4. What is the divine command theory? Why does Arthur reject this theory? The Divine Command Theory means that God has the same sort of relation to moral law as the legislature has to statutes it enacts: without God’s commands there would be no moral rules, just as without a legislature there would be no statutes. Arthur rejects this theory because of what the divine theory implies. Suppose we were to grant that the divine command theory is correct, so that actions are right just because they are commanded by God. The same, of course, can be said about those deeds that we believe are wrong. If God hadn’t commanded us not to do them, they would not be wrong. 5. According to Arthur, how are morality and religion connected? Morality and Religion are connected for the reason that without religious motivation people could not be expected to do the right thing; that religion is necessary to provide guidance to people in their search for the correct course of action; and that religion is essential for there even to be a right or wrong. 6. Dewey says that morality is social. What does this mean, according to Arthur? According to Arthur, this means that if Dewey is correct, then it seems clear there is an important sense in which morality not only can be taught but must be. Besides early moral training, moral thinking depends on our ability to imagine others’ reactions and to imaginatively put ourselves into their shoes. Discussion Questions: 1. Has Arthur refuted the divine command theory? If not, how can it be defended? 2. If morality is social, as Dewy says, then how can we have any obligations to nonhuman animals? 3. What does Dewey mean by moral education? Does a college ethics class count as moral education?

Chapter: 3- Friedrich Nietzsche: Master- and Slave-Morality

Book: Contemporary Moral Problems

Author: James E. White

Amazon:http://www.amazon.com/Contemporary-Moral-Problems-James White/dp/0495553204/ref=sr_1_1?ie=UTF8&s=books&qid=1234122156&sr=1-1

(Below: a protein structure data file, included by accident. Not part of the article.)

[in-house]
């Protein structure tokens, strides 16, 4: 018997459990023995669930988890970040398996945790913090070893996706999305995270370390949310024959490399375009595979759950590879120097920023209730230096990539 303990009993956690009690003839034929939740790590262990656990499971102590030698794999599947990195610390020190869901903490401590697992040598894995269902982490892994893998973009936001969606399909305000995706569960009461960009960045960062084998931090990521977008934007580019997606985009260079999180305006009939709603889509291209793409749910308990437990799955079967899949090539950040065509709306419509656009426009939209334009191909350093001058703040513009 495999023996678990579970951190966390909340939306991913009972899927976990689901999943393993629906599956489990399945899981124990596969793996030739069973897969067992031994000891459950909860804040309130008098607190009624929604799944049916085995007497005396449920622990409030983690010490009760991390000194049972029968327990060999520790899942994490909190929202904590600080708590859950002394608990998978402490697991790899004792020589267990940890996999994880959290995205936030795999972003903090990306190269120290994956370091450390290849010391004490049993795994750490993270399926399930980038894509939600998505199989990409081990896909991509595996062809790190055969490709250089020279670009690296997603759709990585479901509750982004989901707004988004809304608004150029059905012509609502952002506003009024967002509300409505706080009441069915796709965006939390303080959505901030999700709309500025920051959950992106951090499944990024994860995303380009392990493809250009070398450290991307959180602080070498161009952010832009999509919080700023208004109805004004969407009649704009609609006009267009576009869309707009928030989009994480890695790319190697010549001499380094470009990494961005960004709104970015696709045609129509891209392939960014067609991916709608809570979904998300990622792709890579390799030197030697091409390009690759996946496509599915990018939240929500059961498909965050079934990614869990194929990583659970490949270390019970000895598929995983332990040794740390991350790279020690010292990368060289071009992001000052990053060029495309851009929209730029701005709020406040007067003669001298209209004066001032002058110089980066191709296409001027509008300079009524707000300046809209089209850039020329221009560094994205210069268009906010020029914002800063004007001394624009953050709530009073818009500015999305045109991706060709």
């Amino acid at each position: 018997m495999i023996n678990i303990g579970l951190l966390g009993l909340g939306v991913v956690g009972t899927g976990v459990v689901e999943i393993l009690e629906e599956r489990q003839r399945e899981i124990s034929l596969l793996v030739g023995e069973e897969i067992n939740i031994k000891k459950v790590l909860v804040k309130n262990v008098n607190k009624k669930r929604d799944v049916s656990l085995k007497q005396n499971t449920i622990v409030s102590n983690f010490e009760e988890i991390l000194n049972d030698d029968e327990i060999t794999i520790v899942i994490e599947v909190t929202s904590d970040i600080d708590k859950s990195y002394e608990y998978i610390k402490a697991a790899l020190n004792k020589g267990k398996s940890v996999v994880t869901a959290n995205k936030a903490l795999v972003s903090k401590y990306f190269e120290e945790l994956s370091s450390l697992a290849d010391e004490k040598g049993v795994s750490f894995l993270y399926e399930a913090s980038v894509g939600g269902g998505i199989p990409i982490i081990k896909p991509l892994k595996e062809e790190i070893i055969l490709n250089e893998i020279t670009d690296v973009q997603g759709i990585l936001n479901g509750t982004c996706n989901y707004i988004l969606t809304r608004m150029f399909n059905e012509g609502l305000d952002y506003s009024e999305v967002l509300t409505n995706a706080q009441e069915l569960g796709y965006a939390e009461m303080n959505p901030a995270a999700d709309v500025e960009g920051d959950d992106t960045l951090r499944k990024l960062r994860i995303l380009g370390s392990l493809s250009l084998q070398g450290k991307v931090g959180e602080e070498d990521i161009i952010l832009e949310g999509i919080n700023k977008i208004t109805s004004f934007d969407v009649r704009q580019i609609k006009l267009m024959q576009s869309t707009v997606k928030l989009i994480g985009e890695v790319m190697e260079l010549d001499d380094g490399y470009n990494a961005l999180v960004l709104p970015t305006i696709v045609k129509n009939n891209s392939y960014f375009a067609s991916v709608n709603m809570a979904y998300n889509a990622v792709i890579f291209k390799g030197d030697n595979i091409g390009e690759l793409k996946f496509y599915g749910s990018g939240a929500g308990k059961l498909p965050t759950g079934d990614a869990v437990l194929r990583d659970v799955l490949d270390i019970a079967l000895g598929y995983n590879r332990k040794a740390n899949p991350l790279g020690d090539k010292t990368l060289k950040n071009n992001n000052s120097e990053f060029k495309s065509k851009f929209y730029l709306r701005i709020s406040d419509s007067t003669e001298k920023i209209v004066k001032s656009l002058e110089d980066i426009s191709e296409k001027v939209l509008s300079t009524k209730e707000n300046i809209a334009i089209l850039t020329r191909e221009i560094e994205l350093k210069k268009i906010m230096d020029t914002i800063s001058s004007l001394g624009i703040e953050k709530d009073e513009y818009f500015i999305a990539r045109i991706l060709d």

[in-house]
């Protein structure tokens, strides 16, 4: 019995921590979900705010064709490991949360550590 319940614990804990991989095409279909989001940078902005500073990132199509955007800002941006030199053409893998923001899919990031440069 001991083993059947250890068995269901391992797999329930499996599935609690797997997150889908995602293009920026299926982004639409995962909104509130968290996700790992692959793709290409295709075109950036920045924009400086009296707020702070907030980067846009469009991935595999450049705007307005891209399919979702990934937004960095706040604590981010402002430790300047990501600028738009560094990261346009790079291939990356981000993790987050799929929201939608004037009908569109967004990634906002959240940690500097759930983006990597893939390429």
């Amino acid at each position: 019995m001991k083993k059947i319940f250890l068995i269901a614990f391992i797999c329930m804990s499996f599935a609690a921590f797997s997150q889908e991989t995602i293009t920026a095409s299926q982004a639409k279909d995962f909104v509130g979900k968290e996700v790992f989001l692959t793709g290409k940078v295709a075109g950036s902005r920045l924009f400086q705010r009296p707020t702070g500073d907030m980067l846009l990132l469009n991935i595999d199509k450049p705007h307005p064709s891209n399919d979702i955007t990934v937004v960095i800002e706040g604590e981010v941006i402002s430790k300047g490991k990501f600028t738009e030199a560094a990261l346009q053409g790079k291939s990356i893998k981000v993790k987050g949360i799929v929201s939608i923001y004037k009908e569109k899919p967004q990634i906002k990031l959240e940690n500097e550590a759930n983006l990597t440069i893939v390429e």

Quote: “A healthy society allows superior individuals to exercise their will to power, their drive toward domination and exploitation of the inferior.”

What I expect to learn: The learning expectation for this chapter review would be what is master-morality and slave-morality.

Chapter Review: For me, this chapter is all about teaching and describing what is a good and healthy society is. A good and healthy society in describing that a healthy society allows superior individuals to exercise their “will to power”, their drive toward domination and exploitation of the inferior. In this chapter, I also learned what is master-morality and slave-morality. Master Morality emphasizes power, strength, egoism and freedom, while Slave-Morality calls for weakness, submission, sympathy and love.

What I’ve learned:

What have I learned is that power has always come on top. The weak are the ones who became slaves and the powerful became the masters.

Integrative Questions: 1. What is will to power? 2. What is master-morality? 3. What is slave-morality? 4. Who experience master-morality and slave morality? 5. What is creator of values?

Review Questions: 1. How does Nietzsche characterize a good and healthy society? Nietzsche characterizes a good and healthy society in describing that a healthy society allows superior individuals to exercise their “will to power”, their drive toward domination and exploitation of the inferior. 2. What is Nietzsche’s view of injury, violence, and exploitation? Nietzsche’s view of injury, violence, and exploitation is that every individual has actual similarity of the amount of force and degree of worth and their co-relation within one organization. 3. Distinguish between master-morality and slave-morality. Master Morality emphasizes power, strength, egoism and freedom, while Slave-Morality calls for weakness, submission, sympathy and love. 4. Explain the Will to Power. Will to Power means to gain ground, acquire ascendancy- not owing to any morality of immorality and to grow.

Discussion Questions: 1. Some people view Nietzsche’s writings as harmful and even dangerous. For example, some have charged Nietzsche with inspiring Nazism. Are these charges justified or not? Why or why not? These charges are justified because, as I read this case, it is all about power or being superior just like what master-morality means and Nazism is about power. It is all about master and slave. 2. What does it mean to be “a creator of value”? A creator of value is someone who wants to do anything that he/she doesn’t need any approval, someone that determines values.

Chapter: 4- Mary Midgley: Trying Out One’s New Sword

Book: Contemporary Moral Problems

Author: James E. White

Amazon:http://www.amazon.com/Contemporary-Moral-Problems-James White/dp/0495553204/ref=sr_1_1?ie=UTF8&s=books&qid=1234122156&sr=1-1

Quote: “Most cultures are formed out of many influences.”

What I expect to learn: The learning expectation for this chapter review would be what is moral isolationism? Do separated and unmixed cultures is unreal?